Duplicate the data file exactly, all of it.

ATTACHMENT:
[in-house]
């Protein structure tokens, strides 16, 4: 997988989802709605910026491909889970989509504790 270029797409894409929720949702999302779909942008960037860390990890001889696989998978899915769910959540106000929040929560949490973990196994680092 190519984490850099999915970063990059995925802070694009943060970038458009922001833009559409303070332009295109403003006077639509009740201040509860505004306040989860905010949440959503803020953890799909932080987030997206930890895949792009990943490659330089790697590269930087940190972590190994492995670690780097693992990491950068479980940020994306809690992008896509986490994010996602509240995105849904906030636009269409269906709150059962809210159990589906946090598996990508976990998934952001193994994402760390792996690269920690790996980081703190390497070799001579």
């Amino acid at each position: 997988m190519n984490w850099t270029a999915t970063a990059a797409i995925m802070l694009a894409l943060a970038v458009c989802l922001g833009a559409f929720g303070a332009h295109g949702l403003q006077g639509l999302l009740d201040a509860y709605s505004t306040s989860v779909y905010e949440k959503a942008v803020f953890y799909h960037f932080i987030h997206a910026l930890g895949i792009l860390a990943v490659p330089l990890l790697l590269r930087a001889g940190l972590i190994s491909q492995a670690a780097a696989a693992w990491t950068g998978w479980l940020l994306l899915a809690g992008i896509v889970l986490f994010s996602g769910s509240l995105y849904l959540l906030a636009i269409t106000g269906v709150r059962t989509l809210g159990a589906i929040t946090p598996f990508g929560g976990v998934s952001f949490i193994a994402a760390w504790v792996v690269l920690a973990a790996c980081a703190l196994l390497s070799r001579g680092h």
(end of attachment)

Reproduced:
[in-house]
């Protein structure tokens, strides 16, 4: 997988989802709605910026491909889970989509504790 270029797409894409929720949702999302779909942008960037860390990890001889696989998978899915769910959540106000929040929560949490973990196994680092 190519984490850099999915970063990059995925802070694009943060970038458009922001833009559409303070332009295109403003006077639509009740201040509860505004306040989860905010949440959503803020953890799909932080987030997206930890895949792009990943490659330089790697590269930087940190972590190994492995670690780097693992990491950068479980940020994306809690992008896509986490994010996602509240995105849904906030636009269409269906709150059962809210159990589906946090598996990508976990998934952001193994994402760390792996690269920690790996980081703190390497070799001579």
């Amino acid at each position: 997988m190519n984490w850099t270029a999915t970063a990059a797409i995925m802070l694009a894409l943060a970038v458009c989802l922001g833009a559409f929720g303070a332009h295109g949702l403003q006077g639509l999302l009740d201040a509860y709605s505004t306040s989860v779909y905010e949440k959503a942008v803020f953890y799909h960037f932080i987030h997206a910026l930890g895949i792009l860390a990943v490659p330089l990890l790697l590269r930087a001889g940190l972590i190994s491909q492995a670690a780097a696989a693992w990491t950068g998978w479980l940020l994306l899915a809690g992008i896509v889970l986490f994010s996602g769910s509240l995105y849904l959540l906030a636009i269409t106000g269906v709150r059962t989509l809210g159990a589906i929040t946090p598996f990508g929560g976990v998934s952001f949490i193994a994402a760390w504790v792996v690269l920690a973990a790996c980081a703190l196994l390497s070799r001579g680092h």